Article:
Doing inversion yoga poses where you are upside down can do a few things to improve your concentration. For one thing, it promotes a rich flow of blood to the brain, encouraging brain health. And for another, these poses often require some balance, which requires focus and patience — two important skills to have.
Stand straight up with your feet wider than your shoulders, clasp your hands behind your back, and slowly lean over until you are bent double with your hands clasped at your low back. You can also lay on the floor on your back and lift your legs up in the air, bracing your elbows at your sides and using your hands to help lift your hips up off the floor. And if you’re feeling daring, you can try a headstand.
Yoga poses that focus specifically on balance require greater concentration and are great for learning to tune out distractions. You can’t focus on balancing if you’re thinking about what’s on your grocery list. These also strengthen your core, as well as your arms and legs.
A great balance pose to start with is Vrksasana, or Tree Pose. Place your hands folded at the center of your chest, shift your weight to one leg, and put the other foot on your leg as high up as you can. You can also do Garudasana, or Eagle Pose, by crossing one leg over the other and then tucking your ankle back around your supporting leg, followed by placing one arm over the other and then bringing your palms around to meet in front of your face.
Seated yoga poses are great for bringing your focus back to your breath and centering your mind. These poses are low-impact, which makes them great for beginners and for finishing out practices.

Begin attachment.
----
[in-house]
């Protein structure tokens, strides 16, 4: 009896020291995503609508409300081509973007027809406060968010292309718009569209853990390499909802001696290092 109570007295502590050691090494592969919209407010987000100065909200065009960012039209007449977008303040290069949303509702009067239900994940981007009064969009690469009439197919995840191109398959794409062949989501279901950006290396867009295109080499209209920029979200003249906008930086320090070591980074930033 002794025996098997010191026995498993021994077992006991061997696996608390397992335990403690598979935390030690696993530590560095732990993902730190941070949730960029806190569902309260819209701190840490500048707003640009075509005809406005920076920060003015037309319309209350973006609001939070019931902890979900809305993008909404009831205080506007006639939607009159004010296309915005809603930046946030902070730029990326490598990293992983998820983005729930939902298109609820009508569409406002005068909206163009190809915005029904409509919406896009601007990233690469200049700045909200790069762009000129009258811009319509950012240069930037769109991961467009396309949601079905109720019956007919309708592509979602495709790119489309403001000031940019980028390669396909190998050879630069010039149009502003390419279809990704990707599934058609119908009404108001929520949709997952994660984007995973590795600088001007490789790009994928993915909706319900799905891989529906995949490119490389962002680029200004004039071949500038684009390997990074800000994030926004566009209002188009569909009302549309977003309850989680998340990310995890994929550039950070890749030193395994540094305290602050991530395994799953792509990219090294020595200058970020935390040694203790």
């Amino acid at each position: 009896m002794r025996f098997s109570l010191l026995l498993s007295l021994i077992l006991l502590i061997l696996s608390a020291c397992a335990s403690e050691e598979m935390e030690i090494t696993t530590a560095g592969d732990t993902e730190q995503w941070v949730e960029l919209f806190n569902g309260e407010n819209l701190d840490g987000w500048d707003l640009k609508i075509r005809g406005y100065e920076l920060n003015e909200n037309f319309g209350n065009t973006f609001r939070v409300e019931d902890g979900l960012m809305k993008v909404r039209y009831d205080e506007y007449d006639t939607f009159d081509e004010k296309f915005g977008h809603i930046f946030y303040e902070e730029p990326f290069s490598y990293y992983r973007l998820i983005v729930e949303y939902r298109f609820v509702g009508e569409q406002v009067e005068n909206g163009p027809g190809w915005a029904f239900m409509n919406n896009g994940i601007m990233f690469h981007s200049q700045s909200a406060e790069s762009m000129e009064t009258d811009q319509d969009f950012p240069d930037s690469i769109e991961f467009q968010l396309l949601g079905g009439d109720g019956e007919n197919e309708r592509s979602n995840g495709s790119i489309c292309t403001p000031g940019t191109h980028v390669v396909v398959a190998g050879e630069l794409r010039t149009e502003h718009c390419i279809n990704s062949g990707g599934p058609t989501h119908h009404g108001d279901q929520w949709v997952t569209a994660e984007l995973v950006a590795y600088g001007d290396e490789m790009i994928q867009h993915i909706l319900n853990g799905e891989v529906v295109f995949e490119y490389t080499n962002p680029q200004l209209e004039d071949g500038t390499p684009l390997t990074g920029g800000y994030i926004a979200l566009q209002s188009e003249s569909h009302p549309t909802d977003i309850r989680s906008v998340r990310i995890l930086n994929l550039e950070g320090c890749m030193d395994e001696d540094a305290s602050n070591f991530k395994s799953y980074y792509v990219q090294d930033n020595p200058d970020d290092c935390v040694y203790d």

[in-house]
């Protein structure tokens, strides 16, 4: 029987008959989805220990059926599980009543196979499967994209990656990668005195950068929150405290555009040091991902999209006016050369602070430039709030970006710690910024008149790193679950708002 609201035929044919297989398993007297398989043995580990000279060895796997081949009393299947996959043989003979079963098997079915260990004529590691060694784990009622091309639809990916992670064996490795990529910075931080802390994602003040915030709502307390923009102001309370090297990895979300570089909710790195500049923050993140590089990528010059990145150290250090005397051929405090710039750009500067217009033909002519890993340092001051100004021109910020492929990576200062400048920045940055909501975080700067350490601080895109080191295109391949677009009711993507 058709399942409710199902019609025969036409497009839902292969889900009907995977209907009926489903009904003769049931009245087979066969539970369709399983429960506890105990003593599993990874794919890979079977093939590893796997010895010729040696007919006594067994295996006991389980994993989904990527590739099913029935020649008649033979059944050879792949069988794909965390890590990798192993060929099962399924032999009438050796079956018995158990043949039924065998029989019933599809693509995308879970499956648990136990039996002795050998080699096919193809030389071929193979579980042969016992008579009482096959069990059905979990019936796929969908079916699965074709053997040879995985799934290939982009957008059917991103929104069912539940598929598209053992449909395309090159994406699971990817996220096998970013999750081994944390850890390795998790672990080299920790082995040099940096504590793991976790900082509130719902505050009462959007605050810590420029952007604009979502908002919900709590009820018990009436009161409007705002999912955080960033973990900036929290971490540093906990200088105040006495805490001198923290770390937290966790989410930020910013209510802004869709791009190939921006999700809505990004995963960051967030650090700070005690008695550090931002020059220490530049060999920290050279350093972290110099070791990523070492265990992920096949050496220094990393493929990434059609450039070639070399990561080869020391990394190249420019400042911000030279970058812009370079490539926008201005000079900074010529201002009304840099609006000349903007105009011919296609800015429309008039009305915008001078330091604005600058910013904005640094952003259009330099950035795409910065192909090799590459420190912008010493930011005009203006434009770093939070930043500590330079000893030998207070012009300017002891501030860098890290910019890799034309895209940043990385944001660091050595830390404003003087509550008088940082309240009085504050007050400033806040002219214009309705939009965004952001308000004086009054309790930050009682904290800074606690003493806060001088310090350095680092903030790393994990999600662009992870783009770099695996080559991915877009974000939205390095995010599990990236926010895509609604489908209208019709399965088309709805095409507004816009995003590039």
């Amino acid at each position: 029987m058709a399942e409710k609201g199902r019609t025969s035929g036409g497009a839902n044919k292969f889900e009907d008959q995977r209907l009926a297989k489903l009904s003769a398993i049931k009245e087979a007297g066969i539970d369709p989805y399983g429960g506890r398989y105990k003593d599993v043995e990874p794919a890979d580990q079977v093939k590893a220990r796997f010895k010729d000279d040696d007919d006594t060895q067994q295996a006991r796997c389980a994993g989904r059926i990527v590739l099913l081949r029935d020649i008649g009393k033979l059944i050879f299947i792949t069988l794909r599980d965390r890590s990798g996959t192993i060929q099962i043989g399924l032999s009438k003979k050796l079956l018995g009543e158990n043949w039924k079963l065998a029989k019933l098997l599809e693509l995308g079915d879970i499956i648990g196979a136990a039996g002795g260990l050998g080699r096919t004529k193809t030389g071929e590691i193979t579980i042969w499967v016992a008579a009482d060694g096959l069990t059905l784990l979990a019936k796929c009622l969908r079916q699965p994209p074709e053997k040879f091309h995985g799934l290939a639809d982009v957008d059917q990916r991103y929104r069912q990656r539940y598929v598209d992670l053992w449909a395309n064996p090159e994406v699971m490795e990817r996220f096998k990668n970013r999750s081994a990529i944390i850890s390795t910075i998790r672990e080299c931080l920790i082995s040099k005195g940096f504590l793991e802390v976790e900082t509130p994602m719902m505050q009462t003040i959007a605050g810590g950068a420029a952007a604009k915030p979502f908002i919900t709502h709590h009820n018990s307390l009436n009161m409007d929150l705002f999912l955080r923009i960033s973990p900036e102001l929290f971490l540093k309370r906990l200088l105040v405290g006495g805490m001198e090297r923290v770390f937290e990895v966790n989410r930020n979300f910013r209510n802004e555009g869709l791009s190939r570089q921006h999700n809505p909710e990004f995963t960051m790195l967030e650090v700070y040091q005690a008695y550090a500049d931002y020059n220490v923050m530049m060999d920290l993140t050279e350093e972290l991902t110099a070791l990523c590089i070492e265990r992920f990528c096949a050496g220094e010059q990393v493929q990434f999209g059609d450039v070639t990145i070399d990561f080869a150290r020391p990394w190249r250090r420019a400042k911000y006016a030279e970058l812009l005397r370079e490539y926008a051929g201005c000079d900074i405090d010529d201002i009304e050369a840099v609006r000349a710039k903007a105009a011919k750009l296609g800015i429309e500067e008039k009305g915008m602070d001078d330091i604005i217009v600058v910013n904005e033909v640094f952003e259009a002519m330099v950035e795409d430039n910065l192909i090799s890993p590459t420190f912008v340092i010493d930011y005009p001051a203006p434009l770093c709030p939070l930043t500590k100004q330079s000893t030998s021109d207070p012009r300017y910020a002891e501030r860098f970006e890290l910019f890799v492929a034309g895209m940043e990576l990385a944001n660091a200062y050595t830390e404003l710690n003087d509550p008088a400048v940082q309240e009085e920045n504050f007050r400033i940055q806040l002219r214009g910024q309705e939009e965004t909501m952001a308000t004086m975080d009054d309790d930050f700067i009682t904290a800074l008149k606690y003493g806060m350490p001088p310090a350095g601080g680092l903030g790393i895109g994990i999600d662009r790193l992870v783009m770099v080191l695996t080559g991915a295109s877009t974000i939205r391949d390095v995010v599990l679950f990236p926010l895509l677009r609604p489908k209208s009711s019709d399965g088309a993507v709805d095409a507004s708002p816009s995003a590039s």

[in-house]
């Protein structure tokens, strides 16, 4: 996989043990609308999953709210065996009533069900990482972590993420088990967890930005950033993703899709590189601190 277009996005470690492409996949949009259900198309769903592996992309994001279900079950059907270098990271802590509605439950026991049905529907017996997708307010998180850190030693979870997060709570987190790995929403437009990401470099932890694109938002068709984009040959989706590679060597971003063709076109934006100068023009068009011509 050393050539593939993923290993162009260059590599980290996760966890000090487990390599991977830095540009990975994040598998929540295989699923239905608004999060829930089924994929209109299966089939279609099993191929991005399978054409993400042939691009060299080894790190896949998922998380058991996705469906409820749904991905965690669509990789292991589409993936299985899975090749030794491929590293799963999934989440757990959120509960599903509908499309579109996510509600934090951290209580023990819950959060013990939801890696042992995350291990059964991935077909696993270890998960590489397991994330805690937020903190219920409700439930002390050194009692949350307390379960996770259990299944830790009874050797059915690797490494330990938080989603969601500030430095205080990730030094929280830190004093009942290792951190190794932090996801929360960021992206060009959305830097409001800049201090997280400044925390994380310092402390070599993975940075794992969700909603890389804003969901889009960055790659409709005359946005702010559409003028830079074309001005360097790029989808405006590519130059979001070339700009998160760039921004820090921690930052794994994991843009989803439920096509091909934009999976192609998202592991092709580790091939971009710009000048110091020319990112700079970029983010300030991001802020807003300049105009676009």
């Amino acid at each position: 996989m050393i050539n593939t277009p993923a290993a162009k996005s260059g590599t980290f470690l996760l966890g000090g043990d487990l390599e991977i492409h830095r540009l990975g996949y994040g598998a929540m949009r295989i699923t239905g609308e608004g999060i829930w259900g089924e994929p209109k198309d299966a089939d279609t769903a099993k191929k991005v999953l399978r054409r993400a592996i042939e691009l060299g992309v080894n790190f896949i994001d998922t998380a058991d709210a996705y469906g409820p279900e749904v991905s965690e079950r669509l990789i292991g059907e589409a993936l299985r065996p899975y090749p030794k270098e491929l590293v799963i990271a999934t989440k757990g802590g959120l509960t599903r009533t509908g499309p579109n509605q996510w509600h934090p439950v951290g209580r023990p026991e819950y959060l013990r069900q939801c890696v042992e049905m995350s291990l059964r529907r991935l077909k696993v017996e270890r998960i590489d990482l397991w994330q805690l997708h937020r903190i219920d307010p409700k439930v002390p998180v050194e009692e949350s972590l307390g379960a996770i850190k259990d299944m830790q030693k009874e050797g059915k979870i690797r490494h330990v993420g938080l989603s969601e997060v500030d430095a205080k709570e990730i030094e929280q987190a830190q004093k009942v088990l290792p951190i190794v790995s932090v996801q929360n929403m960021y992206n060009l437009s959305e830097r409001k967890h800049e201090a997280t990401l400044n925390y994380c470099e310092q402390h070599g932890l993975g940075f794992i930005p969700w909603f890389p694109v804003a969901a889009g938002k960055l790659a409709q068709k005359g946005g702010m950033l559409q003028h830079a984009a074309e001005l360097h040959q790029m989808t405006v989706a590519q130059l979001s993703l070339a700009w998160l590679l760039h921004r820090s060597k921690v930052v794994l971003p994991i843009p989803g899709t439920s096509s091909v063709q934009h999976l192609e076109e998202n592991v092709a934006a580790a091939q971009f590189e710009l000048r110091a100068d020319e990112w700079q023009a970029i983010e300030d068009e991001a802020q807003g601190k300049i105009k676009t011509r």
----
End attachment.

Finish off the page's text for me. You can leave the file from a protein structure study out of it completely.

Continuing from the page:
Start in Lotus Pose, or Padmasana, sitting cross-legged with your feet tucked up on top of your thighs. You can then extend your arms up over your head with your palms together for Parvatasana, or Seated Mountain Pose. Or you can sit in Vajrasana, or Thunderbolt Pose, kneeling with your lower legs tucked under your upper legs.
Everything in yoga comes back to pranayama, which is the practice of controlling your breath. You focus on your breath, control it, and use it as a mechanism to get back in touch with the rest of your body. There are a variety of breath control techniques you can use in your practice.
Start by using your thumb to close your left nostril and then inhaling deeply through the right. Hold that breath in, open your left nostril, and close your right nostril with your pinky finger. Exhale through your left nostril, inhale slowly again, and switch back.
You can also chant or hum on every exhale as a technique to help center yourself.
Try Yoga for Concentration and Memory
Yoga is a fantastic practice that can calm stress, reduce pain, and give you greater flexibility. But you can also use yoga for improving your concentration and memory. Start with a simple ten-minute practice and watch how much that little bit of time will change your life.
If you’d like a space to get started with your yoga practice, come see us. We offer yoga classes in London. Contact us today to schedule your first class and start restoring peace to your life.